Nigeria. President Umaru Yar'Adua passed away in May. He
was admitted to a hospital in Saudi Arabia in November 2009
for heart problems and his long absence created a power
vacuum that during the winter began to be troublesome. The
rules for when, and under what circumstances, a sick
president had to be replaced were unclear and it was until
mid-February before Parliament gave Vice President Goodluck
Jonathan the power to step in as interim head of state.
Jonathan quickly put his own stamp on politics through an
extensive government reform, leaving only a handful of
Yar'Adua's ministers left. He also dismissed the head of the
state oil company NNPC and reinstated the man that Yar'Adua
had dismissed in 2009.
Nigeria has a population of 195.9 million (2018). Umaru Yar'Adua returned two weeks after Jonathan's
takeover, but was too ill to be able to resume his work.
Just over two months later he passed away. Jonathan
appointed Namadi Sambo as Vice President on the principle
that power should be shared between Christians from southern
Nigeria and Muslims from the north.
In principle, campaigns began immediately before the
general elections in 2011. Jonathan announced his intention
to run in the presidential elections in September, and in
the same vein, the Nobel laureate in literature, Wole
Soyinka, announced that he had formed a new party, the
Democratic Front for a People's Federation. Soyinka said the
party wants to strengthen young people's future faith and
take the lead in the fight against corruption. However, he
is not to be a candidate for any post himself.
A corruption charge forced the ruling party PDP (People's
Democratic Party) chairman Vincent Ogbulafor to resign. He
was replaced by party secretary Okwesilieze Nwodo.
At the beginning of the year, the area around the city of
Jos was shaken by repeated clashes between Christian and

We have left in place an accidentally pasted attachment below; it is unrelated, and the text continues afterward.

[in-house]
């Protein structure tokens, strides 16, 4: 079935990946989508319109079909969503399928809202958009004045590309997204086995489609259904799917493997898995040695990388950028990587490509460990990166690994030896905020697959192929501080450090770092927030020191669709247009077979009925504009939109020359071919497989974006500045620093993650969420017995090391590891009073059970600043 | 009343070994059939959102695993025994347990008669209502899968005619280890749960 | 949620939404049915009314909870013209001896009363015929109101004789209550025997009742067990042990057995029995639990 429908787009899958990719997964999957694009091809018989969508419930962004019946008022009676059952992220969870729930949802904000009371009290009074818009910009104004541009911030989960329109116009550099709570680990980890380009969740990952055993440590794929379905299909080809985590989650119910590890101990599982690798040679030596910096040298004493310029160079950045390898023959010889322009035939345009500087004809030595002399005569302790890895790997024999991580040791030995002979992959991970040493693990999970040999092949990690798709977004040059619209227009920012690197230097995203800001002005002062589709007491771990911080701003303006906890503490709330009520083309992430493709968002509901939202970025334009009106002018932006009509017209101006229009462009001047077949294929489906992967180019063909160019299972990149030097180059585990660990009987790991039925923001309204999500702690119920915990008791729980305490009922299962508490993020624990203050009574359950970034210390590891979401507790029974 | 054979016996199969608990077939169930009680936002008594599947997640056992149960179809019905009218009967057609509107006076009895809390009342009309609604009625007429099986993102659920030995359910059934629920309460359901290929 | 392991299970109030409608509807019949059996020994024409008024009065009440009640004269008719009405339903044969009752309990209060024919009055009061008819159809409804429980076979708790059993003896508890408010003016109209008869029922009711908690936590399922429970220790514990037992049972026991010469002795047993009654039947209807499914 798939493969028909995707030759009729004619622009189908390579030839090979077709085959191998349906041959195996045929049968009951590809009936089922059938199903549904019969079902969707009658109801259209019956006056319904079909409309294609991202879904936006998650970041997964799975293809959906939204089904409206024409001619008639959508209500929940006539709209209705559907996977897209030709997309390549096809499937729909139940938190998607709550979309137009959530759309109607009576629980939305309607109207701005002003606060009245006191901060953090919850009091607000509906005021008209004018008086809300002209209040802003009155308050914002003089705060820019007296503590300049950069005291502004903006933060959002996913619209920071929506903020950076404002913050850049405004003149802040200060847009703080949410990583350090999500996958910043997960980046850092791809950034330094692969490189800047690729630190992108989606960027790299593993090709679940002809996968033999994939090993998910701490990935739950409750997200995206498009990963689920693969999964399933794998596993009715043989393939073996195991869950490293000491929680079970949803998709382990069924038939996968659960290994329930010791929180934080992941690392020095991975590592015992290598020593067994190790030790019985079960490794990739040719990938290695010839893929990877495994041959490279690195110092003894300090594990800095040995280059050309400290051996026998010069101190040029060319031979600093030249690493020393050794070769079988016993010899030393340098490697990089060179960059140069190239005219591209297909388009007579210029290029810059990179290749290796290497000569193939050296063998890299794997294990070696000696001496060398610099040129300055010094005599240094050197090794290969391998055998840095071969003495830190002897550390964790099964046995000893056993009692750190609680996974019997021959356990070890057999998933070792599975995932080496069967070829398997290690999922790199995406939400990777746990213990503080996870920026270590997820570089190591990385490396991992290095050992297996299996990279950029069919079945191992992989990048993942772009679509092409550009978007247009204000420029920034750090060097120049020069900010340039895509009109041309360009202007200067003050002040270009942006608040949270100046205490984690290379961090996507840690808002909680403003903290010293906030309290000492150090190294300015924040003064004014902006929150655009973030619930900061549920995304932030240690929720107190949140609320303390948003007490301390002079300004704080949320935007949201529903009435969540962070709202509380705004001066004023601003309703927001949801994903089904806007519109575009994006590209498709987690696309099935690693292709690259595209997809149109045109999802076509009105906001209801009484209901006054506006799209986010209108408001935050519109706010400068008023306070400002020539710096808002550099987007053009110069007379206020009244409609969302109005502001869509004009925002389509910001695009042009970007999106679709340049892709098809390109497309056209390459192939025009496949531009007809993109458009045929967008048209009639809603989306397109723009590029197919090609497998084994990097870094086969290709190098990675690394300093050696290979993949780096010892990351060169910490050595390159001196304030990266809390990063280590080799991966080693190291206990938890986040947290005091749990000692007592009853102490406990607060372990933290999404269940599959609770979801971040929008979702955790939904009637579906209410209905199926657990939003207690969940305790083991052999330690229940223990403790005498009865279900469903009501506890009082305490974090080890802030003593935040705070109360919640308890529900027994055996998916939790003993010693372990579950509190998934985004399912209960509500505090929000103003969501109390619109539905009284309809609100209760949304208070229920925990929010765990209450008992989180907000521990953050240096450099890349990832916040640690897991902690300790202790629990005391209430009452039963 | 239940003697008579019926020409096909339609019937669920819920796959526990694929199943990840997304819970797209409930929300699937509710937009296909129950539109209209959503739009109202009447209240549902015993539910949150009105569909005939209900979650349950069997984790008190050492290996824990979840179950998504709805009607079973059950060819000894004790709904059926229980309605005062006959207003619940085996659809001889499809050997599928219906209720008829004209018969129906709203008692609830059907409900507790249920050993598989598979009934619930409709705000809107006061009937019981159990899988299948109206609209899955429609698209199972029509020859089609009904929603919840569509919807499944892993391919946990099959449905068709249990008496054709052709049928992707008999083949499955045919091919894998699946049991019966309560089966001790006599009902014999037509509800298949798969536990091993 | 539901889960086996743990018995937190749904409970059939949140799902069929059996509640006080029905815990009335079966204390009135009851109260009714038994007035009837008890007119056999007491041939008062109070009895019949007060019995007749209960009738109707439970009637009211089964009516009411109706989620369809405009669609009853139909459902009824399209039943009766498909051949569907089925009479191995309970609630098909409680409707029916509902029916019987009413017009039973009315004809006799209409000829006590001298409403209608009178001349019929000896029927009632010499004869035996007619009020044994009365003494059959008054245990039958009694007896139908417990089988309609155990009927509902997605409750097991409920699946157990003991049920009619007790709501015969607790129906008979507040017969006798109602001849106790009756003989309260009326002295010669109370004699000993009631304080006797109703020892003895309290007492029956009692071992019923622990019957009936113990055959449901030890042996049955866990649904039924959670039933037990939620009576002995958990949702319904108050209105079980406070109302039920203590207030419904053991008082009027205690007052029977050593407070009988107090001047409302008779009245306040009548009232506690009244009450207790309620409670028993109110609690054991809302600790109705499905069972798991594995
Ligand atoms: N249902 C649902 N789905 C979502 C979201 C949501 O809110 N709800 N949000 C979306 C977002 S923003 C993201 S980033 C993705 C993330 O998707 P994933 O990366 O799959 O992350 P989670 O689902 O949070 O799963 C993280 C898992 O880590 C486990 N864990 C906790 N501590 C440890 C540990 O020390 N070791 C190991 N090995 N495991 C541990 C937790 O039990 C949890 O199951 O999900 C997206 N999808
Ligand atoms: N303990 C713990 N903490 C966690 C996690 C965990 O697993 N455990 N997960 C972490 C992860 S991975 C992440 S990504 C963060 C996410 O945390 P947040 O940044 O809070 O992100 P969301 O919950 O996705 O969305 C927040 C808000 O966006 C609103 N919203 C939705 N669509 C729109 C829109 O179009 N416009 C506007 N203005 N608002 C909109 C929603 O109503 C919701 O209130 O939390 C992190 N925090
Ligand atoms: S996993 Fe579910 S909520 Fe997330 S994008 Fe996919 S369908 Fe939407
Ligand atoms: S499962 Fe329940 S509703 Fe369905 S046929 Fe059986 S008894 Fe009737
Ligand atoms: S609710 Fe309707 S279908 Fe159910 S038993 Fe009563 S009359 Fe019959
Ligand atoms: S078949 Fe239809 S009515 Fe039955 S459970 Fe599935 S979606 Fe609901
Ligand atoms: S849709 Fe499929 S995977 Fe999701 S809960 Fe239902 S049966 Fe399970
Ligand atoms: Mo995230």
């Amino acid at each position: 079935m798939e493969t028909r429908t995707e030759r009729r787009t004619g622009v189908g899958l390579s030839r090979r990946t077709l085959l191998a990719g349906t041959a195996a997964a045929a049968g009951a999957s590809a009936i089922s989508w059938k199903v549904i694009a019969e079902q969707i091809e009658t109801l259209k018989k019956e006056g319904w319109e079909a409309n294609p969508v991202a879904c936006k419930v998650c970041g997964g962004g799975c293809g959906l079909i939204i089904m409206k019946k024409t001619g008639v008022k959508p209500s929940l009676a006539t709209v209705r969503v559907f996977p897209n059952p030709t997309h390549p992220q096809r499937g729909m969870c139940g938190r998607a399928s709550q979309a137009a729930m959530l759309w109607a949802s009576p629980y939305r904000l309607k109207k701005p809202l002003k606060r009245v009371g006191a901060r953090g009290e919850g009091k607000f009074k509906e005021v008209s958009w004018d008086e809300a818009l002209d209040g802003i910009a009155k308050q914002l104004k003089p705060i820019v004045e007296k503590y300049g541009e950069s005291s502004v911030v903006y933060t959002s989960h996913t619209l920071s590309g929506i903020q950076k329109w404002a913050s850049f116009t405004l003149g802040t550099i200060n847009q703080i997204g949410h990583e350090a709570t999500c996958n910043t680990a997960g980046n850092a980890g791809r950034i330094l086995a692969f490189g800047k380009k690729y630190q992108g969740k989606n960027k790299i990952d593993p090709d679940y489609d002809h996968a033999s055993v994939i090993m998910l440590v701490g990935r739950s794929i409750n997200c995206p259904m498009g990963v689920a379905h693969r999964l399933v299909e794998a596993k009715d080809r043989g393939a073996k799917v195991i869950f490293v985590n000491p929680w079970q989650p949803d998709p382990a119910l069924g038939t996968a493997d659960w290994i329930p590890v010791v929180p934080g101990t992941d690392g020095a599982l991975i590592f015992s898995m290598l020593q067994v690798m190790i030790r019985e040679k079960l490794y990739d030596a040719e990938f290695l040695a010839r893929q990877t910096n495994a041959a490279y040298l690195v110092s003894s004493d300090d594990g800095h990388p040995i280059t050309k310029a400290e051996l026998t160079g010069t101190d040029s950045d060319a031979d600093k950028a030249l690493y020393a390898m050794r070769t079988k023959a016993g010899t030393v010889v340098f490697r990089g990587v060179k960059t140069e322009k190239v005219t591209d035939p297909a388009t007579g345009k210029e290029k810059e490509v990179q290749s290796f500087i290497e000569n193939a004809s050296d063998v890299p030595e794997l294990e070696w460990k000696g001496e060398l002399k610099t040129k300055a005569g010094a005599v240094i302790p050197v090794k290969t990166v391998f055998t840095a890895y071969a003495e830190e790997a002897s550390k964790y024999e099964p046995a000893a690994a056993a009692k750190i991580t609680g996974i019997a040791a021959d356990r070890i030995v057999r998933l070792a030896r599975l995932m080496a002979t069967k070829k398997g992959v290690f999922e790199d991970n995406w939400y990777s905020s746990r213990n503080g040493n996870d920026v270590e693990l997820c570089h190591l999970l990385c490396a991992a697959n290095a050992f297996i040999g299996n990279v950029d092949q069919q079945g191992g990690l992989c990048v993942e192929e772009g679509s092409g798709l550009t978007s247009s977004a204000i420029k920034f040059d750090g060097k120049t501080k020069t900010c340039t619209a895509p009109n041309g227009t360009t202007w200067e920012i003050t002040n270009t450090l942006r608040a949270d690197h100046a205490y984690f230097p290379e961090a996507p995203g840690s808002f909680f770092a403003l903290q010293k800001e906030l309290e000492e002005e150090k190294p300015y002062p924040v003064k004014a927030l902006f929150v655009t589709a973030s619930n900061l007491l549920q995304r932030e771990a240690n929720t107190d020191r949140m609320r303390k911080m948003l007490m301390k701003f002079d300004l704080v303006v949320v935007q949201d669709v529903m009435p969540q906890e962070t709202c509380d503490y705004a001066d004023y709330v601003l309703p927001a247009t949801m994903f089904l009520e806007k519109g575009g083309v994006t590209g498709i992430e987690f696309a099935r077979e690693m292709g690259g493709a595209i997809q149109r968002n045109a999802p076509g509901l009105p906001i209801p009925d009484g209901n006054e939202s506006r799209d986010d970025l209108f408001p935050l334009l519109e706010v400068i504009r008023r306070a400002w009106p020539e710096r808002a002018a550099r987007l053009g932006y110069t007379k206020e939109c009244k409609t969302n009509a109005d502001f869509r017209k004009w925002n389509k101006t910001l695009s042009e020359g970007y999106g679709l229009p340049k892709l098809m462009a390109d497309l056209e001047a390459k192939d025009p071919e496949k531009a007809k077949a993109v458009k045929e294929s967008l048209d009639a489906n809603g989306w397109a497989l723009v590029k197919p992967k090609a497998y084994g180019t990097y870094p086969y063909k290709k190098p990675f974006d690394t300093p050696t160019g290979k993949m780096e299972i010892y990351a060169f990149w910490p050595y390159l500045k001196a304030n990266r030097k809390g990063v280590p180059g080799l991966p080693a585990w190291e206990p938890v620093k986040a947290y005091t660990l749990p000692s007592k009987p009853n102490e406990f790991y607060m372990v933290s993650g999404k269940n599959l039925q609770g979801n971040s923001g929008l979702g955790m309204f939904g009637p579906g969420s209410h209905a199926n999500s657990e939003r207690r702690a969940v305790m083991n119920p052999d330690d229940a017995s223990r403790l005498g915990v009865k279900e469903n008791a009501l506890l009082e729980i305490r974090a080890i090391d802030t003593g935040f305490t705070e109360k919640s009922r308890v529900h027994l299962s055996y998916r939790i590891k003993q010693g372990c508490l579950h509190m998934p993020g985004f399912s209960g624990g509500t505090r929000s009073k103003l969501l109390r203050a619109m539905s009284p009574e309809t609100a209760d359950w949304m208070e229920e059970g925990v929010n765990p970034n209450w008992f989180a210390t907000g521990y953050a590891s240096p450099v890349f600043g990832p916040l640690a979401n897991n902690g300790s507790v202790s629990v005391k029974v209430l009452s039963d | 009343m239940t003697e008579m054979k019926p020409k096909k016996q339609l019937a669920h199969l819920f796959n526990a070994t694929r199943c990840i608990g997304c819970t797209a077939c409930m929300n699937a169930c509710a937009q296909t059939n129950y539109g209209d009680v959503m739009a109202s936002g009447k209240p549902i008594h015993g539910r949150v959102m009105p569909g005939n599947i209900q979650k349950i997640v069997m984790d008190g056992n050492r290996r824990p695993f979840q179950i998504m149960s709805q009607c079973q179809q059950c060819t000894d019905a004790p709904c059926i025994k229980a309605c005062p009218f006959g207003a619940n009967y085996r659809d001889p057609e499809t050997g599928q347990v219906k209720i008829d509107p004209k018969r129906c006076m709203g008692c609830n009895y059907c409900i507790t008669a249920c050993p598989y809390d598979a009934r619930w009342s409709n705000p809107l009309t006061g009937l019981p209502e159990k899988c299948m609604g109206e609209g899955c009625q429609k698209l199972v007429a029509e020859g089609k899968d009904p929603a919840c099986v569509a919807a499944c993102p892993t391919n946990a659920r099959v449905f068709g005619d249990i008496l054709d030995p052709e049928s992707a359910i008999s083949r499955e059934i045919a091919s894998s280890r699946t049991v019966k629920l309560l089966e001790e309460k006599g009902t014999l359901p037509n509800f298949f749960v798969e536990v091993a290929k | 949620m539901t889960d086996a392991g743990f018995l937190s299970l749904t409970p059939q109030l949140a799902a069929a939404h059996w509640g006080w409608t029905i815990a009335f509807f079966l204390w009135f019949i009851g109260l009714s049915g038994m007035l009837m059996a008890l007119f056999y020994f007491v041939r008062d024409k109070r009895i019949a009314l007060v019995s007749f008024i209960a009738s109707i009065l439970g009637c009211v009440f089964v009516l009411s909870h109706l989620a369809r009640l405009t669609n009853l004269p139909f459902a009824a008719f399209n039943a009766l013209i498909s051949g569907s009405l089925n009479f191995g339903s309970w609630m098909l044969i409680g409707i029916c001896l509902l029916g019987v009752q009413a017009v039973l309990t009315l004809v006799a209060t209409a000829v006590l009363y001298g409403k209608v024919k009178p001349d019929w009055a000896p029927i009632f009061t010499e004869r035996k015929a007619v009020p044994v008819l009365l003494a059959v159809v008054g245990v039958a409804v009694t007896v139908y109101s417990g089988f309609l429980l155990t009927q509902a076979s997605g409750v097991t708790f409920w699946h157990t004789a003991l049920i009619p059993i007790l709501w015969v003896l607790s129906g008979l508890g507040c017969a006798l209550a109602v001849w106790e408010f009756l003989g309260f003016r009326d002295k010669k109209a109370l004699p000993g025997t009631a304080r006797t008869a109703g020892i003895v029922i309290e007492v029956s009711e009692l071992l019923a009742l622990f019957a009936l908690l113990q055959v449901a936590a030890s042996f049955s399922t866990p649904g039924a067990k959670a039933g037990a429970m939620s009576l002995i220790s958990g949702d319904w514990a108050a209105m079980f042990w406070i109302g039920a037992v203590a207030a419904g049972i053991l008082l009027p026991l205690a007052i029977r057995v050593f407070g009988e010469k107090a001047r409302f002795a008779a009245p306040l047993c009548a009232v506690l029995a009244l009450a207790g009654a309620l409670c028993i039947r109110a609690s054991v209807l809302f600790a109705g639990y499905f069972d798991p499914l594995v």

Muslim groups, believed to have claimed a total of over 400
casualties. Religion, however, should have played little
role in the unrest, which was reported to have been
triggered by cattle theft. Rather, the violence was a result
of an increasingly common competition between herdsmen and
farmers in countries with reduced access to land.
The rebel movement MEND (the Niger Delta Liberation
Movement), believed to have more or less put down its
weapons, said it had been behind a series of car bomb
attacks in the capital Abuja in connection with Nigeria's
celebration of 50 years of independence. At least 12 people
were killed in the attacks. In October-November, the army
conducted raids in the Delta area and arrested hundreds of
suspected members of leagues specializing in kidnappings.
Dozens of people were exempted, most of the oil workers but
also schoolchildren who were robbed.
The extreme Muslim sect of Boko Haram, which appeared to
have been crushed by the security forces in 2009, released
at least 700 prisoners in September in a raid against a
prison in the city of Maiduguri. About 150 sect members were
among those who managed to escape. In the following weeks,
the sect carried out a series of attacks against police
stations in the region.
In April, Nigeria's 36 state governors recommended that
sentenced death sentences be enforced to reduce overcrowding
in prisons. Officially, no executions have been carried out
since 2002 but are believed to be done in secret.
Contemporary History of Nigeria
After its liberation in 1960 and until 1999, Nigeria was
characterized by frequent shifts of power, most often
through military coups. From 1999, the country has had a
continuous period of democracy and peaceful, civilian change
The country is still characterized by violence, carried
out by both state and non-state actors. Political violence
has been linked to elections. Three conflicts have
characterized the period after 1999: Resource conflicts over
oil in the Niger Delta, land conflicts in the Middle Belt
and the conflict with Boko Haram in the northeast.
Despite strong economic growth between 2000 and the
international fall in oil prices in 2014, there is still
great poverty and increasing economic inequality. The
country's strong oil dependency has made them particularly
vulnerable to fluctuations in the international oil price.